You are currently viewing Submandibular gland: Parts, Relations, Nerve supply, Applied anatomy
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What is the submandibular?

The submandibular gland is a walnut-size irregular in shape gland. It is a mixed gland that secretes both mucus as well as serous but predominantly serous secretion in the body.

The weight of the submandibular gland is around 10 to 20 grams. It consists of two parts a larger superficial and a smaller deep part, and it continues with each other around the posterior border of the mylohyoid muscle.

Position: It located partially in the digastric triangle & partially in the submandibular fossa up to the mylohyoid line.

submandibular gland


  • Superficial part: It is a large part that lies superficial to the mylohyoid muscle.
  • Deep part: It is a small part that lies deep in the mylohyoid muscle.

These two parts of the gland are continuous with each other around the region of the posterior border of the mylohyoid muscle.

Superficial part


  • Surfaces: Includes inferior surface, lateral surface, and medial surfaces.
  • Two ends: Includes anterior end and posterior end.
  • Anterior end: It extends or elongates up to the anterior belly of the digastric muscle.
  • Posterior end: It extends or elongates up to the stylomandibular ligament, which separates the submandibular gland from the parotid gland in the body.
    • This extremity presents a groove produced by the ascending limb of the cervical loop of the facial artery.


Superficial surface (inferior surface): from superficial to deep is surrounded by the following structures listed below;

  • Skin.
  • Superficial fascia that containing platysma and a cervical branch of the facial nerve in the body.
  • Deep fascia.
  • Facial vein.
  • Submandibular lymph nodes.

Lateral surface:

  • Submandibular fossa present on the inner aspect of the body of the mandible.
  • Medial pterygoid muscle (near its insertion).
  • Facial artery grooves in the posterosuperior part then come out from the lower border of the mandible.

Medial surface: Extensive and divided into the following three parts.

(a) Anterior part is related to:

  • Mylohyoid muscle.
  • Submental branch of the facial artery.
  • Mylohyoid nerve and its vessels.

(b) Middle (intermediate) part is related to:

  • Hyoglossus muscle.
  • Styloglossus muscle.
  • Lingual and hypoglossal nerves.
  • Submandibular ganglion.

(c) Posterior part is related to:

  • Styloglossus muscle.
  • Stylohyoid ligament.
  • Glossopharyngeal nerve.
  • Wall of the pharynx.

Deep part of the submandibular gland

It is small and extends or elongates forward in the interval between the mylohyoid muscle & hyoglossus up to the posterior end of the sublingual salivary gland.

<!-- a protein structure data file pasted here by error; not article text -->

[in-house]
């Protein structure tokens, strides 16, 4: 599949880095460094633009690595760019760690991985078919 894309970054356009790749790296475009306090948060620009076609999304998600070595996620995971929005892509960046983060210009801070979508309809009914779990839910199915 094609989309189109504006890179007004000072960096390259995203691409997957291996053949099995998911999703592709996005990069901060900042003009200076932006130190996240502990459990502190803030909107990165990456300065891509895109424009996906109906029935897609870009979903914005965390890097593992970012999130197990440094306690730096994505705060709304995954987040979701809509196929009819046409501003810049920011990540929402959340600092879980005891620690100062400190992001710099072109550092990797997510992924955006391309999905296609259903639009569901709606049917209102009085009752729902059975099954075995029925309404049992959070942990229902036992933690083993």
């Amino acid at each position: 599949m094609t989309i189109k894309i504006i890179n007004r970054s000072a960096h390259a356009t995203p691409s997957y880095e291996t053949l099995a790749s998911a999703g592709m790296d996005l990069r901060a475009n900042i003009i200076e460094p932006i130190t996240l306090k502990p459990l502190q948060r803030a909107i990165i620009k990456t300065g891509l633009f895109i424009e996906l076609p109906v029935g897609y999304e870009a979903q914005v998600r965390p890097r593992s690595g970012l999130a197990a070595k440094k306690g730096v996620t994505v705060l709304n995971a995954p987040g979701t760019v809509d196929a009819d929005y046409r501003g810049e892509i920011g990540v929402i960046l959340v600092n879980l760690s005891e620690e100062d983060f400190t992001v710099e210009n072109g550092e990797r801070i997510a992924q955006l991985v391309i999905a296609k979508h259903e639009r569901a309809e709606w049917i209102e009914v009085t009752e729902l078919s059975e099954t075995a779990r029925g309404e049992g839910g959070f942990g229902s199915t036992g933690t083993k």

• Laterally – mylohyoid muscle.
  • Medially – hyoglossus muscle.
  • Above – lingual nerve & submandibular ganglion.
  • Below – the hypoglossal nerve goes along with a pair of veins (vena comitans nervi hypoglossi).

Submandibular duct (Wharton’s duct)

It is about 5 cm long duct in human beings. The duct begins from several tributaries in the superficial part of the submandibular gland and comes out from the medial surface of this part of the gland beyond the posterior border of the mylohyoid muscle.

It traverses the deep part of the gland, between mylohyoid muscles and hyoglossus muscles. It next passes between the sublingual gland and genioglossus muscle to open in the floor of the mouth on the top of the sublingual papilla at the side of the frenulum of the tongue in the human body.

  • Blood supply: by branches of the facial arteries & lingual arteries with corresponding veins.
  • The lymph vessels drainages into submandibular nodes and then the jugulo-omohyoid node in the body.

Nerve supply

  • Parasympathetic (secretomotor) supply:
    • The preganglionic parasympathetic nerve fibers which are arisen from the superior salivatory nucleus (SSN) in the pons and they pass successively through the facial nerve, chorda tympanic nerve, and lingual nerves; and that terminates in the submandibular ganglion, which gives out a relay station.
    • The postganglionic nerve fibers arise from this ganglion and they directly supply the submandibular gland.
  • Sympathetic supply:
    • The preganglionic nerve fibers which are arisen from the T1 spinal segment and enter the cervical sympathetic trunk to pass on its superior cervical sympathetic ganglion.
    • The postganglionic nerve fibers which are arisen from the superior cervical sympathetic ganglion, form plexus throughout the facial artery and thus reach the gland through this artery.
  • Sensory supply: lingual nerve.

Applied aspect

  • The submandibular gland may be enlarged due to obstruction or inflammation of its duct by calculus or tumors.
  • The gland is palpated by bimanual examination- when a finger in the floor of the mouth & another finger below the angle of the mandible.
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